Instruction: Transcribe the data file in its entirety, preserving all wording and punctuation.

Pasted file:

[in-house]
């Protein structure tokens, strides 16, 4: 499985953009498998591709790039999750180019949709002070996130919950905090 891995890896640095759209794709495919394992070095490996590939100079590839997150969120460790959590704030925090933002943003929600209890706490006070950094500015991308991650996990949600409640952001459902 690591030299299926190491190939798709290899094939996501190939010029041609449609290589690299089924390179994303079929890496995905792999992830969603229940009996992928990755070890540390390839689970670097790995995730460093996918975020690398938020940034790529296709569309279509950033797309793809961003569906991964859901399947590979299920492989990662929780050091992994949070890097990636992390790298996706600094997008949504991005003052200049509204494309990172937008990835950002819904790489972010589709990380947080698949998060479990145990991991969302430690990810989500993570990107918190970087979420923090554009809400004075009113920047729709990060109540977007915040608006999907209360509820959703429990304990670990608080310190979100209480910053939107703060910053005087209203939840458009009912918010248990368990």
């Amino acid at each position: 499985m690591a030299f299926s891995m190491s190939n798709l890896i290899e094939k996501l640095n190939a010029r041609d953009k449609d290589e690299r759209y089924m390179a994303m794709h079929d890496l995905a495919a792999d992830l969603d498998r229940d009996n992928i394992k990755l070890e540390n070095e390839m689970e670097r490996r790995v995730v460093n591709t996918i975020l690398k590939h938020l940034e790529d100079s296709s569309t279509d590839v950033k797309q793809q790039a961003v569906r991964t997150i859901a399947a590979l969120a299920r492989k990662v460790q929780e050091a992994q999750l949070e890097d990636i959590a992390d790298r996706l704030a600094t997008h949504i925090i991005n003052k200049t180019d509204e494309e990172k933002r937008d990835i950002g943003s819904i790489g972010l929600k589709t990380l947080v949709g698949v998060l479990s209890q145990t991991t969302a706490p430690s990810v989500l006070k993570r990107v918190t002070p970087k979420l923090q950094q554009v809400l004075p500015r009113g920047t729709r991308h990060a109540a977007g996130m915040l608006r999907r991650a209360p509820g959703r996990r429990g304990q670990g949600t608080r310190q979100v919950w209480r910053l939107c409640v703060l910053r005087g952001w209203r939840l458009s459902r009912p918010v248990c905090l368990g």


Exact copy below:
[in-house]
């Protein structure tokens, strides 16, 4: 499985953009498998591709790039999750180019949709002070996130919950905090 891995890896640095759209794709495919394992070095490996590939100079590839997150969120460790959590704030925090933002943003929600209890706490006070950094500015991308991650996990949600409640952001459902 690591030299299926190491190939798709290899094939996501190939010029041609449609290589690299089924390179994303079929890496995905792999992830969603229940009996992928990755070890540390390839689970670097790995995730460093996918975020690398938020940034790529296709569309279509950033797309793809961003569906991964859901399947590979299920492989990662929780050091992994949070890097990636992390790298996706600094997008949504991005003052200049509204494309990172937008990835950002819904790489972010589709990380947080698949998060479990145990991991969302430690990810989500993570990107918190970087979420923090554009809400004075009113920047729709990060109540977007915040608006999907209360509820959703429990304990670990608080310190979100209480910053939107703060910053005087209203939840458009009912918010248990368990």
């Amino acid at each position: 499985m690591a030299f299926s891995m190491s190939n798709l890896i290899e094939k996501l640095n190939a010029r041609d953009k449609d290589e690299r759209y089924m390179a994303m794709h079929d890496l995905a495919a792999d992830l969603d498998r229940d009996n992928i394992k990755l070890e540390n070095e390839m689970e670097r490996r790995v995730v460093n591709t996918i975020l690398k590939h938020l940034e790529d100079s296709s569309t279509d590839v950033k797309q793809q790039a961003v569906r991964t997150i859901a399947a590979l969120a299920r492989k990662v460790q929780e050091a992994q999750l949070e890097d990636i959590a992390d790298r996706l704030a600094t997008h949504i925090i991005n003052k200049t180019d509204e494309e990172k933002r937008d990835i950002g943003s819904i790489g972010l929600k589709t990380l947080v949709g698949v998060l479990s209890q145990t991991t969302a706490p430690s990810v989500l006070k993570r990107v918190t002070p970087k979420l923090q950094q554009v809400l004075p500015r009113g920047t729709r991308h990060a109540a977007g996130m915040l608006r999907r991650a209360p509820g959703r996990r429990g304990q670990g949600t608080r310190q979100v919950w209480r910053l939107c409640v703060l910053r005087g952001w209203r939840l458009s459902r009912p918010v248990c905090l368990g």